The May 5 alien mummy fiasco in Mexico City has pretty much played itself out, as researchers Tony Bragalia and Don Schmitt have both issued mea culpas amid spirited discussions.on Kevin Randle’s blog site. But one voice we haven’t heard much from lately is Tom Carey, who used his American University podium in November to announce how the now-discredited “Roswell Slides” constituted “smoking gun” proof that a space alien was killed in the alleged 1947 crash.
Carey’s sell-job leeched attention from three other panelists — author Leslie Kean, National Aviation Reporting Center on Anomalous Phenomena founder Richard Haines, and retired USAF Col. Charles Halt — who brought substantially more gravitas to this rare academic exercise on UFOs. In the immediate aftermath, Kean distanced herself from Carey’s presentation on a Facebook post: “I had nothing to do with the Roswell part. Just want to make that clear”
So a fair question might be to ask symposium architect John Weiskopf — the adjunct professor and cinema instructor who asked his honors students to consider the impact of ET themes on popular culture — if he had any regrets about inviting Carey to join the day-long event.
“Mr. Carey surprised attendees and participants alike that evening at a near full capacity event (170 people) with his disclosure,” Weiskopf stated in an email, “but many attendees whom I spoke with afterwards (including my students) said that they were quite skeptical of Tom Carey’s claim. Mr. Carey got what he wanted, his disclosure eclipsed much of the substantial discussions by the other three panelists who have remarkable careers and credibility. The lead teaser for WTOP’s radio coverage the following morning beginning at 6 a.m. contained three points, the most dramatic being Tom Carey’s leak.”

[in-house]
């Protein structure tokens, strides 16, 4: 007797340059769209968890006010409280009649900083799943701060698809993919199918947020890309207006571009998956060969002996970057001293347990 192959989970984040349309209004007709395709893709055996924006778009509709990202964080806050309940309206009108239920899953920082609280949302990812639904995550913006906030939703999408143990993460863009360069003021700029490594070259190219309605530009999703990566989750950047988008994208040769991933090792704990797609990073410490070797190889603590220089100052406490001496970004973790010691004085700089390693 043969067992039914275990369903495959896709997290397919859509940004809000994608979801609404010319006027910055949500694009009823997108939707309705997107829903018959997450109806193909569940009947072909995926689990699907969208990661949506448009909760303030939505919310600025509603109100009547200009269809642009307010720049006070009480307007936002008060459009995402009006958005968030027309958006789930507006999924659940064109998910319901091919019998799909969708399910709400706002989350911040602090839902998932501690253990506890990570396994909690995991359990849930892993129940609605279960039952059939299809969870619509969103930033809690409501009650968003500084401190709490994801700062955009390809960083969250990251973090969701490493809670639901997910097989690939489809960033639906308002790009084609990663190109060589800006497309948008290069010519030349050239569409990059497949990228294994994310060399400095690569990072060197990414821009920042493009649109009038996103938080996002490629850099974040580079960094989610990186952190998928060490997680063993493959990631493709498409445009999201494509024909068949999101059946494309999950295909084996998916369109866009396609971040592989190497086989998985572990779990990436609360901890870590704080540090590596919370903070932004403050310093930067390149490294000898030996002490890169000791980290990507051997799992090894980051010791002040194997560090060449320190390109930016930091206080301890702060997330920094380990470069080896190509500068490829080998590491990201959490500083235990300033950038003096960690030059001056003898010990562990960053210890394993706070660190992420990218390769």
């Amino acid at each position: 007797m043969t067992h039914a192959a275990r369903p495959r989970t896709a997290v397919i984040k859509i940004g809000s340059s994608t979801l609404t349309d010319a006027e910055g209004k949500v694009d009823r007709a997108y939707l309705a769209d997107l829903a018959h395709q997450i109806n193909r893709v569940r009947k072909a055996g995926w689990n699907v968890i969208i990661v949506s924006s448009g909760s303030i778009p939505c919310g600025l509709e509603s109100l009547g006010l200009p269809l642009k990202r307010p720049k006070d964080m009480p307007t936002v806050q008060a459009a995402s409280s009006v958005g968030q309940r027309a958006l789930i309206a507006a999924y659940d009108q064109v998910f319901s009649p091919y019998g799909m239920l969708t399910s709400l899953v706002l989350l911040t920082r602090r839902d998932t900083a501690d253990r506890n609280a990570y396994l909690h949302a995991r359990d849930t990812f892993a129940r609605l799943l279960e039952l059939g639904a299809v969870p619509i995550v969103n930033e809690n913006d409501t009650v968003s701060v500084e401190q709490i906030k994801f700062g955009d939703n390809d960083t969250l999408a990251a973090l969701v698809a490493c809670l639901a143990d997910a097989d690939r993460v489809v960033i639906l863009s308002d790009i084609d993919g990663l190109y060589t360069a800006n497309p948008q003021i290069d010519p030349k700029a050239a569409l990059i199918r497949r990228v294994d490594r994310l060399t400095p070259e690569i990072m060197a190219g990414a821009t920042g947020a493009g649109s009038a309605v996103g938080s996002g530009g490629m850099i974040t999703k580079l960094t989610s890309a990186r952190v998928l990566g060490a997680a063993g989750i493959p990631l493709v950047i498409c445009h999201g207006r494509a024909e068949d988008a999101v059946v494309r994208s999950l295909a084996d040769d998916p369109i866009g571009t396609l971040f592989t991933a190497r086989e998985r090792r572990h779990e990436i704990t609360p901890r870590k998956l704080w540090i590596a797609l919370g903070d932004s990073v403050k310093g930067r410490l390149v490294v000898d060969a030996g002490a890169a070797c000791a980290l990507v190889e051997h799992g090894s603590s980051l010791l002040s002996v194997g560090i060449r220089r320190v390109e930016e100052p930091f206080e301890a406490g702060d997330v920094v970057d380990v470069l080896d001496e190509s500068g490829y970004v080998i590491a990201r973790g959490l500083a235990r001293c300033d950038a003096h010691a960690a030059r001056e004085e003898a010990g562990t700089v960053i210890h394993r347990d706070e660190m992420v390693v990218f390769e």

Regrets? Other than news media priorities?
“Tom Carey was, as you say, ‘the odd man’ out, but that was deliberate; that was intended,” Weiskopf went on. “If we present knowledge and experience of the same or identical frequencies, then we are only limiting ourselves.” He preferred instead to reflect on how the course forced his students to stretch, which he says manifested during a session with the speakers before the public event that evening: “It was a remarkable luncheon to watch my honors students question, challenge, and in some cases, retort or refute statements that the panelists made in their books/articles/interviews. In my course during the book discussions, my students were ‘less than kind’ in discusssing Tom Carey’s co-authored book Witness to Roswell. At the luncheon, two students told Mr. Carey face-to-face that they did not like his book nor did they believe it. They told him that his logic and conclusions were faulty.”
Weiskopf said it wasn’t his job to tell the class what to think. “When I taught this course I never colored any book, film, television show or blog with my personal beliefs or what I thought about the extraterrestrial issue, either in general or specifically. I allowed my classroom academic environment to unfold as objectively as possible allowing the students to ‘conclude, be confused or indecisive or become staunch believers’ on their own after examining and evaluating all of the data for 14 weeks.”
Bottom line: “I would hope that other universities and colleges would take the same bold and courageous step that American University did in supporting this extremely important event.”
That depends on their willingness to roll the dice. Looks like the AU students did OK.